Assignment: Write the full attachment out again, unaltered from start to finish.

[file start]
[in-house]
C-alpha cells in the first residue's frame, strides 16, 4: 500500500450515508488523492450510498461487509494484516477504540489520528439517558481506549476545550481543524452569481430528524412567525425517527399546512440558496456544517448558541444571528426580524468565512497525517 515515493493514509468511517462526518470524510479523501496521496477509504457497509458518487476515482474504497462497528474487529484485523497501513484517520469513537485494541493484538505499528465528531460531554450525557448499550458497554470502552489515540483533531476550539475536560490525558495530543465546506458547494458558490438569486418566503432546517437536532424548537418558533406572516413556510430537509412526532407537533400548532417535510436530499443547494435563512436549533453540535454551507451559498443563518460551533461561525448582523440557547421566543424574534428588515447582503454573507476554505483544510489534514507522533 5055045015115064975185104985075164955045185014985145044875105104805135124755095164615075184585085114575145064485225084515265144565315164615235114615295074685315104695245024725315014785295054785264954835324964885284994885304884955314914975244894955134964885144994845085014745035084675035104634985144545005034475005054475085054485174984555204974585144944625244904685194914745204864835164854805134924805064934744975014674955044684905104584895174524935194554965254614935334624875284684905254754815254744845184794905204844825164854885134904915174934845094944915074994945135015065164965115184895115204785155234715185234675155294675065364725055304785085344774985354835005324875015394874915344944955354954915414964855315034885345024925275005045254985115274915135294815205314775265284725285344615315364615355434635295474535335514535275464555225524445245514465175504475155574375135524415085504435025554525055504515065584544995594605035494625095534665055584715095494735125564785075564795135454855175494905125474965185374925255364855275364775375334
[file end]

[in-house]
C-alpha cells in the first residue's frame, strides 16, 4: 500500500450515508488523492450510498461487509494484516477504540489520528439517558481506549476545550481543524452569481430528524412567525425517527399546512440558496456544517448558541444571528426580524468565512497525517 515515493493514509468511517462526518470524510479523501496521496477509504457497509458518487476515482474504497462497528474487529484485523497501513484517520469513537485494541493484538505499528465528531460531554450525557448499550458497554470502552489515540483533531476550539475536560490525558495530543465546506458547494458558490438569486418566503432546517437536532424548537418558533406572516413556510430537509412526532407537533400548532417535510436530499443547494435563512436549533453540535454551507451559498443563518460551533461561525448582523440557547421566543424574534428588515447582503454573507476554505483544510489534514507522533 5055045015115064975185104985075164955045185014985145044875105104805135124755095164615075184585085114575145064485225084515265144565315164615235114615295074685315104695245024725315014785295054785264954835324964885284994885304884955314914975244894955134964885144994845085014745035084675035104634985144545005034475005054475085054485174984555204974585144944625244904685194914745204864835164854805134924805064934744975014674955044684905104584895174524935194554965254614935334624875284684905254754815254744845184794905204844825164854885134904915174934845094944915074994945135015065164965115184895115204785155234715185234675155294675065364725055304785085344774985354835005324875015394874915344944955354954915414964855315034885345024925275005045254985115274915135294815205314775265284725285344615315364615355434635295474535335514535275464555225524445245514465175504475155574375135524415085504435025554525055504515065584544995594605035494625095534665055584715095494735125564785075564795135454855175494905125474965185374925255364855275364775375334